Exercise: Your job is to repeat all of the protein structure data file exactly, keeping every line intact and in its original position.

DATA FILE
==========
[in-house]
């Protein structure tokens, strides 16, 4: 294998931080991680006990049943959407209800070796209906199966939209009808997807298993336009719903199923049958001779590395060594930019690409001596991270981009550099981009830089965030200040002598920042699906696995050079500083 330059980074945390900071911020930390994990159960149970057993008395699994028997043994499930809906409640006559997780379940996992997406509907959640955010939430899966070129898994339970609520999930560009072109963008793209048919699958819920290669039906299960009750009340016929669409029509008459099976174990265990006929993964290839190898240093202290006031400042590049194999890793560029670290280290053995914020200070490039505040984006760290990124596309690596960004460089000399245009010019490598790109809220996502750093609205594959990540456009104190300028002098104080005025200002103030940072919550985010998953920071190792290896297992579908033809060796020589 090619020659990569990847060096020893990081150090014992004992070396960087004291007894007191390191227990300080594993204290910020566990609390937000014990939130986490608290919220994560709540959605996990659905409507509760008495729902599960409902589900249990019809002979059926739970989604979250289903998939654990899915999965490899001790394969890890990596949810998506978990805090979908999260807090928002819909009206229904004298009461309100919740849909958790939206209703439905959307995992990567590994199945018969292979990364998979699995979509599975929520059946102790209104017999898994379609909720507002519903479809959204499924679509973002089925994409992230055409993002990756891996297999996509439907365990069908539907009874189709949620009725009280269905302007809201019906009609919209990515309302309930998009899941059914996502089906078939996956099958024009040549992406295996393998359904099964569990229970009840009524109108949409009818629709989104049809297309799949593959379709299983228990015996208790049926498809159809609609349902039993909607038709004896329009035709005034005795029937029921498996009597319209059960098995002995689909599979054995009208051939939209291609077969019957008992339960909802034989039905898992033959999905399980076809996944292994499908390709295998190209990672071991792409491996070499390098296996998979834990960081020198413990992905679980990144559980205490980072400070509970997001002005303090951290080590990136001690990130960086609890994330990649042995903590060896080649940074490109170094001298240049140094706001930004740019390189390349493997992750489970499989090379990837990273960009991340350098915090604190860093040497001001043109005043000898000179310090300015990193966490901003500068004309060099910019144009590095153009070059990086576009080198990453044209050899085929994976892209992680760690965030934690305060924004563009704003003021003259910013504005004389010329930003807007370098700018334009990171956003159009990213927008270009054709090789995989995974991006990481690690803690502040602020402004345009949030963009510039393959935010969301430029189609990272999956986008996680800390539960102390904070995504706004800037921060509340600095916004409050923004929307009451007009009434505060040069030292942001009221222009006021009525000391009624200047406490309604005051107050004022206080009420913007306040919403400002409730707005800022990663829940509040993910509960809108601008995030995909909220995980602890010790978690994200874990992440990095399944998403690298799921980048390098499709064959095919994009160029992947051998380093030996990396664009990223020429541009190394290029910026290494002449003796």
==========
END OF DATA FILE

[in-house]
């Protein structure tokens, strides 16, 4: 294998931080991680006990049943959407209800070796209906199966939209009808997807298993336009719903199923049958001779590395060594930019690409001596991270981009550099981009830089965030200040002598920042699906696995050079500083 330059980074945390900071911020930390994990159960149970057993008395699994028997043994499930809906409640006559997780379940996992997406509907959640955010939430899966070129898994339970609520999930560009072109963008793209048919699958819920290669039906299960009750009340016929669409029509008459099976174990265990006929993964290839190898240093202290006031400042590049194999890793560029670290280290053995914020200070490039505040984006760290990124596309690596960004460089000399245009010019490598790109809220996502750093609205594959990540456009104190300028002098104080005025200002103030940072919550985010998953920071190792290896297992579908033809060796020589 090619020659990569990847060096020893990081150090014992004992070396960087004291007894007191390191227990300080594993204290910020566990609390937000014990939130986490608290919220994560709540959605996990659905409507509760008495729902599960409902589900249990019809002979059926739970989604979250289903998939654990899915999965490899001790394969890890990596949810998506978990805090979908999260807090928002819909009206229904004298009461309100919740849909958790939206209703439905959307995992990567590994199945018969292979990364998979699995979509599975929520059946102790209104017999898994379609909720507002519903479809959204499924679509973002089925994409992230055409993002990756891996297999996509439907365990069908539907009874189709949620009725009280269905302007809201019906009609919209990515309302309930998009899941059914996502089906078939996956099958024009040549992406295996393998359904099964569990229970009840009524109108949409009818629709989104049809297309799949593959379709299983228990015996208790049926498809159809609609349902039993909607038709004896329009035709005034005795029937029921498996009597319209059960098995002995689909599979054995009208051939939209291609077969019957008992339960909802034989039905898992033959999905399980076809996944292994499908390709295998190209990672071991792409491996070499390098296996998979834990960081020198413990992905679980990144559980205490980072400070509970997001002005303090951290080590990136001690990130960086609890994330990649042995903590060896080649940074490109170094001298240049140094706001930004740019390189390349493997992750489970499989090379990837990273960009991340350098915090604190860093040497001001043109005043000898000179310090300015990193966490901003500068004309060099910019144009590095153009070059990086576009080198990453044209050899085929994976892209992680760690965030934690305060924004563009704003003021003259910013504005004389010329930003807007370098700018334009990171956003159009990213927008270009054709090789995989995974991006990481690690803690502040602020402004345009949030963009510039393959935010969301430029189609990272999956986008996680800390539960102390904070995504706004800037921060509340600095916004409050923004929307009451007009009434505060040069030292942001009221222009006021009525000391009624200047406490309604005051107050004022206080009420913007306040919403400002409730707005800022990663829940509040993910509960809108601008995030995909909220995980602890010790978690994200874990992440990095399944998403690298799921980048390098499709064959095919994009160029992947051998380093030996990396664009990223020429541009190394290029910026290494002449003796």